Ferrari 458 Speciale

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An astounding leap, but does it beat the 458 Italia? | By Andrew Frankel

There is a document that accompanies any loan of a new Ferrari to a journalist – and you must sign it before the car is delivered. I won’t trouble you with the details but in this case it committed me to not testing this new 458 Speciale against any other car. You could always not sign the document, but that would preserve your journalistic integrity only at the price of the car not showing up. You could of course sign, take delivery and then ignore the guidance, and I’ll leave you to calculate the odds of ever being allowed near a factory Ferrari again.

Normally I’d not mention such trifles, but this month presented a very real problem in the form of the McLaren 650S you’ll find overleaf. Even if Ferrari had not, timings would have precluded same-day testing, but they are such obvious rivals I wanted to write about them in the same story and draw such conclusions as I reliably could from experience of both cars on identical roads in similar conditions. This not being possible, what follows is a test of the Speciale, followed immediately by an entirely separate and completely unrelated test of the McLaren.

I therefore invite you to read both and draw your own conclusions instead.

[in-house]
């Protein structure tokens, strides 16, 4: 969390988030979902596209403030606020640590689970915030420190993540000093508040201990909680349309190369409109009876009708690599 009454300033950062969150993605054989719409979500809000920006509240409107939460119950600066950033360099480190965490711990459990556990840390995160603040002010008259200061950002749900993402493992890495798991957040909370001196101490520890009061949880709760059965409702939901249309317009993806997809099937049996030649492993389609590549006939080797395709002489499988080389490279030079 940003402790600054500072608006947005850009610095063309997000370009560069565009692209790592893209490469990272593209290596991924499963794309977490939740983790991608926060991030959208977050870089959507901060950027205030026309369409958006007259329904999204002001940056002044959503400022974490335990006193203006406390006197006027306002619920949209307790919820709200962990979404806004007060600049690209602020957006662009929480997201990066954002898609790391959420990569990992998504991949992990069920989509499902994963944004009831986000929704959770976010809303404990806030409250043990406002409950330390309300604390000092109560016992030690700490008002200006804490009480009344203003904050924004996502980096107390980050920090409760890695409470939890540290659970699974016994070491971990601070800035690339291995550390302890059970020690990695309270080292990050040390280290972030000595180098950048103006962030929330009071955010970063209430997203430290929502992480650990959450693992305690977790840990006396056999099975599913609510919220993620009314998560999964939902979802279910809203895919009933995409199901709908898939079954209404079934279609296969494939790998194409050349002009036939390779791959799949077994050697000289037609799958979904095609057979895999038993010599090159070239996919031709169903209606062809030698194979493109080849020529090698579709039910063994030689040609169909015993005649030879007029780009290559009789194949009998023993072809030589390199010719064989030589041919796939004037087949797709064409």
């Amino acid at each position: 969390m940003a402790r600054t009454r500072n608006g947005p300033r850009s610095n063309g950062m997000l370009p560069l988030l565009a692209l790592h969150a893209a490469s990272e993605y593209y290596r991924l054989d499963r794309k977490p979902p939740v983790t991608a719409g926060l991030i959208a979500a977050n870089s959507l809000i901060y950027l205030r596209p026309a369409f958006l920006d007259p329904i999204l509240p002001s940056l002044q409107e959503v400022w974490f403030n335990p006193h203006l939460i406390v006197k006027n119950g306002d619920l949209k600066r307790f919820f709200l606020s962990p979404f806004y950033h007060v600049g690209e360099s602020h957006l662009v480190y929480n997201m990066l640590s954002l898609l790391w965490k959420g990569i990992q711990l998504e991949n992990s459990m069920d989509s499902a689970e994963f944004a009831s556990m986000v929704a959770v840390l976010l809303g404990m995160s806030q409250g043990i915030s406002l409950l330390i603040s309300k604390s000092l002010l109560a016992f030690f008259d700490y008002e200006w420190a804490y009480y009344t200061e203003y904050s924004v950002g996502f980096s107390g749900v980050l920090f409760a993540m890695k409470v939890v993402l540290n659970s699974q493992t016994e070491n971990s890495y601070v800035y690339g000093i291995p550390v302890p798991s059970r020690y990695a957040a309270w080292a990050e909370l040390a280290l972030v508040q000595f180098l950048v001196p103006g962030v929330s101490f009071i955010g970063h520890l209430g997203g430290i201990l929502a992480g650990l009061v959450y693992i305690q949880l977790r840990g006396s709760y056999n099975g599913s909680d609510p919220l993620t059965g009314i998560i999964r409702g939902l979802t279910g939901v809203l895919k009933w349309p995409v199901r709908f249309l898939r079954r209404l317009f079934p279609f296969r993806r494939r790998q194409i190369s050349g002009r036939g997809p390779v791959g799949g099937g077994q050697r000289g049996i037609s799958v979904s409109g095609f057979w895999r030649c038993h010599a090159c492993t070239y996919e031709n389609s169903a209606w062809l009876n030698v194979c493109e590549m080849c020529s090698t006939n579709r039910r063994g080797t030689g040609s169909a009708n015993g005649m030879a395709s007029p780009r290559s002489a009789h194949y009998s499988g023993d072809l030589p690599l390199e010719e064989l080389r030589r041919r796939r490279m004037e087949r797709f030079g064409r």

The 458 Speciale is the latest in a line of hard core spin-offs from Ferrari’s regular mid-engined V8 range. First came the 360 Stradale, next the 430 Scuderia. Unlike manufacturers of lesser cars who are happy to create cars that merely look like they’ve been dramatically modified, the Speciale really is. Power for its 4.5-litre V8 now hits 600bhp – which gives it a higher specific output than an early Cosworth DFV F1 engine. Meanwhile, the chassis has been entirely reworked, as has the gearbox for even sharper, seamless shifting. Significantly, it is also 80kg lighter than the 572bhp 458 Italia that continues in uninterrupted production.

It looks truly stunning. Were I to make a comparison to a McLaren I might say that not even the dramatic visual enhancements that turned the 12C into the 650S come anywhere near matching the sense of occasion, presence and sheer beauty of this Ferrari. But I’m not.